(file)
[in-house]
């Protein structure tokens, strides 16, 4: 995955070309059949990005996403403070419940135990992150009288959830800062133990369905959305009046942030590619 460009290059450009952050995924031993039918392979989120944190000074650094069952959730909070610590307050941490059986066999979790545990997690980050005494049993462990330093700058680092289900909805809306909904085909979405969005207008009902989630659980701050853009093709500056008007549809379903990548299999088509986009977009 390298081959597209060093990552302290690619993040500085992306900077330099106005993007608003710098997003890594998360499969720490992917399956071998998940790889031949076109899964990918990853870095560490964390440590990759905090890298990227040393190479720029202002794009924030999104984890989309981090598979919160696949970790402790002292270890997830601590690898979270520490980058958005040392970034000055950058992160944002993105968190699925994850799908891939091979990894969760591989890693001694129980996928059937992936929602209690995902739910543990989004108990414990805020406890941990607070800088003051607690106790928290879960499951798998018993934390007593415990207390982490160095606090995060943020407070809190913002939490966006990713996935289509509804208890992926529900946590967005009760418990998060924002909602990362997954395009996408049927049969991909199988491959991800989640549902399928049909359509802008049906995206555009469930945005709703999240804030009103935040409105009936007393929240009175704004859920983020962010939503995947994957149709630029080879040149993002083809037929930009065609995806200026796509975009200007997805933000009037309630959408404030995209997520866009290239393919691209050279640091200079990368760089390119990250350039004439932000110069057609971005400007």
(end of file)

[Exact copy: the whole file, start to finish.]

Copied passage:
[in-house]
């Protein structure tokens, strides 16, 4: 995955070309059949990005996403403070419940135990992150009288959830800062133990369905959305009046942030590619 460009290059450009952050995924031993039918392979989120944190000074650094069952959730909070610590307050941490059986066999979790545990997690980050005494049993462990330093700058680092289900909805809306909904085909979405969005207008009902989630659980701050853009093709500056008007549809379903990548299999088509986009977009 390298081959597209060093990552302290690619993040500085992306900077330099106005993007608003710098997003890594998360499969720490992917399956071998998940790889031949076109899964990918990853870095560490964390440590990759905090890298990227040393190479720029202002794009924030999104984890989309981090598979919160696949970790402790002292270890997830601590690898979270520490980058958005040392970034000055950058992160944002993105968190699925994850799908891939091979990894969760591989890693001694129980996928059937992936929602209690995902739910543990989004108990414990805020406890941990607070800088003051607690106790928290879960499951798998018993934390007593415990207390982490160095606090995060943020407070809190913002939490966006990713996935289509509804208890992926529900946590967005009760418990998060924002909602990362997954395009996408049927049969991909199988491959991800989640549902399928049909359509802008049906995206555009469930945005709703999240804030009103935040409105009936007393929240009175704004859920983020962010939503995947994957149709630029080879040149993002083809037929930009065609995806200026796509975009200007997805933000009037309630959408404030995209997520866009290239393919691209050279640091200079990368760089390119990250350039004439932000110069057609971005400007």